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June 5, 2014

STANCZYKIEWICZ: Mayor and mentoring

— Three Indiana mayors are incorporating the same strategy into their overall efforts to promote youth, community and economic development.

The cities of Gary, Lebanon and Indianapolis are connected not only by Interstate 65 but also by the common challenge of poverty. In Gary, 63 percent of children live below the poverty line; 44 percent of the students in Lebanon qualify for free or reduced price school meals; and Indianapolis has a child poverty rate of 32 percent.

While the causes of poverty are many and complex, Harvard sociologist Robert Putnam says low-income children are much more likely to live in a single parent home and receive less attention from the parent or parents in their household. Presenting his data analysis at the Aspen Institute, Putnam concluded that “family and social bonds have been fraying” for low-income children.

“There is now a huge gap,” Putnam continued. “The average kid in a college-educated home is getting an hour a day more of time with their parents than the average [low-income] kid.”

In Gary, Lebanon and Indianapolis, mayors are filling that gap by recruiting volunteers to mentor at-risk children and youth.

“Mentoring is a key piece in the rebuilding of our community in Gary,” explained Mayor Karen Freeman-Wilson. “You will find that most successful people had help along the way through mentorship.”

Mayor Freeman-Wilson has launched the Gary Mentoring Trust in partnership with NIPSCO, the regional utility company where Gary native Eddie Melton serves as manager of corporate citizenship and employee involvement. NIPSCO provides employees with paid time off to mentor, and Melton confidently declared, “I think mentoring is going to be a key component for the turnaround, the renewal, the revival of the city of Gary.”

In Indianapolis, Mayor Greg Ballard is dealing with one of the city’s highest homicide rates in a decade. While exploring the possibility of hiring more police officers and launching a youth summer employment program, Ballard also is working with community organizations that can provide mentors for at-risk youth.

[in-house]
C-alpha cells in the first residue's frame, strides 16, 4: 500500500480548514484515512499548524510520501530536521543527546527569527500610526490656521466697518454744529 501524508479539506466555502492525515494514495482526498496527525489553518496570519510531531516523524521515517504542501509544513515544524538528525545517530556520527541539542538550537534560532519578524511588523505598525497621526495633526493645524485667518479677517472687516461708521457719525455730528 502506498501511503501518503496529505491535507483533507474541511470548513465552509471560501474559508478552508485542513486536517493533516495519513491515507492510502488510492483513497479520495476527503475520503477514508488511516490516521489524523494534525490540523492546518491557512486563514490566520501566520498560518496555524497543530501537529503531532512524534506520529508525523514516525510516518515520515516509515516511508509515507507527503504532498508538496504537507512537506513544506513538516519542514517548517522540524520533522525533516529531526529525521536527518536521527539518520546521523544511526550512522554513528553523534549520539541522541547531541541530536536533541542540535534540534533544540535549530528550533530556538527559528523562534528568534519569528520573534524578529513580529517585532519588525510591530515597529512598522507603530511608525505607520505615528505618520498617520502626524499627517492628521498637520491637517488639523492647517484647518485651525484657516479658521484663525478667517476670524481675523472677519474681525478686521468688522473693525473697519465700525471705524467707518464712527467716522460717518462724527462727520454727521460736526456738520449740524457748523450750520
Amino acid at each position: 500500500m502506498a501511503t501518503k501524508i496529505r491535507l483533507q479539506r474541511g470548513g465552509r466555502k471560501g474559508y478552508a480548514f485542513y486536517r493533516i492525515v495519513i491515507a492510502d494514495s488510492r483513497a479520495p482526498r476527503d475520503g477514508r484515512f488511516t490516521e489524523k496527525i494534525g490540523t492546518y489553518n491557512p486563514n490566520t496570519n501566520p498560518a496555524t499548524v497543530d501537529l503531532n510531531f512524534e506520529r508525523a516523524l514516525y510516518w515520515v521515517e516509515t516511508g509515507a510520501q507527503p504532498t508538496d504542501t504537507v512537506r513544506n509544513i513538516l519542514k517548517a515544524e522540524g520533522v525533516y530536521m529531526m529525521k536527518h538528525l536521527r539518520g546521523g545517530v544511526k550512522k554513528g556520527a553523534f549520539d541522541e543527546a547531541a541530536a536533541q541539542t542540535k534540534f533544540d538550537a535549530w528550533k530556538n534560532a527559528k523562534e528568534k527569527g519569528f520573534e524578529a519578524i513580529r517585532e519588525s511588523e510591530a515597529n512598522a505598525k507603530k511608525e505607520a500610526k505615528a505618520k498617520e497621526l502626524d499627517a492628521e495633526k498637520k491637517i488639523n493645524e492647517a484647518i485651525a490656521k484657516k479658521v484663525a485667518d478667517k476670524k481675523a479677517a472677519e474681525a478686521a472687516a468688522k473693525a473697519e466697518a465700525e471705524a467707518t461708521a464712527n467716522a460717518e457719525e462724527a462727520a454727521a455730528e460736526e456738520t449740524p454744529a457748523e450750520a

“People often approach me to ask how they can help the city, and I always suggest that they mentor a child,” Ballard said. “One of the greatest things an adult can do to improve education, reduce crime and contribute to building a better city is help a young person in need and show them you care.”

Lebanon Mayor Huck Lewis also is promoting mentoring to increase academic achievement and reduce poverty. The mayor’s office is collaborating with the local utility company, Witham Hospital, the local United Way and community foundation, faith-based organizations, several businesses and the Boys and Girls Club to provide mentors to low-income youth.

In addition to benefiting children, Lewis said mentoring strengthens his city’s economic development. “It definitely does,” Lewis stated. “We’re developing the next leadership in the community, and we need a trainable workforce that will match up with any community in Indiana.”

Mayors have a wide range of responsibilities including potholes, parks and public safety.  Despite these many priorities, the mayors of Gary, Lebanon and Indianapolis still find time to recruit mentors.

“Mentoring is prevention,” according to Richard Leverett, chief of staff to Mayor Freeman-Wilson. “We can eventually spend less on public safety, on police response, on security in schools if we connect kids to folks in the community who can guide them in the ways they should be acting.”

The Rev. Jay Height, who serves low-income youth at Shepherd Community Center in Indianapolis, recites a simple belief when recruiting volunteer mentors.

“I can give you a 100 percent guarantee that all children will be mentored,” Height proclaimed. “The question is by who, or by what? Will kids be raised by parents and other caring adults, or will they be raised by the streets or by the negative influences in pop culture and social media?”

One adult, mentoring one child, at least one hour at least once a week can have a positive impact on the life of that child and that child’s city. Find a mentoring organization near your home or business at abetterhour.org.

Mentoring alone will not solve all of a city’s problems, but leaving kids alone will only give us more problems to solve.

— Bill Stanczykiewicz is President & CEO of the Indiana Youth Institute. He can be reached at iyi@iyi.org and @_billstan

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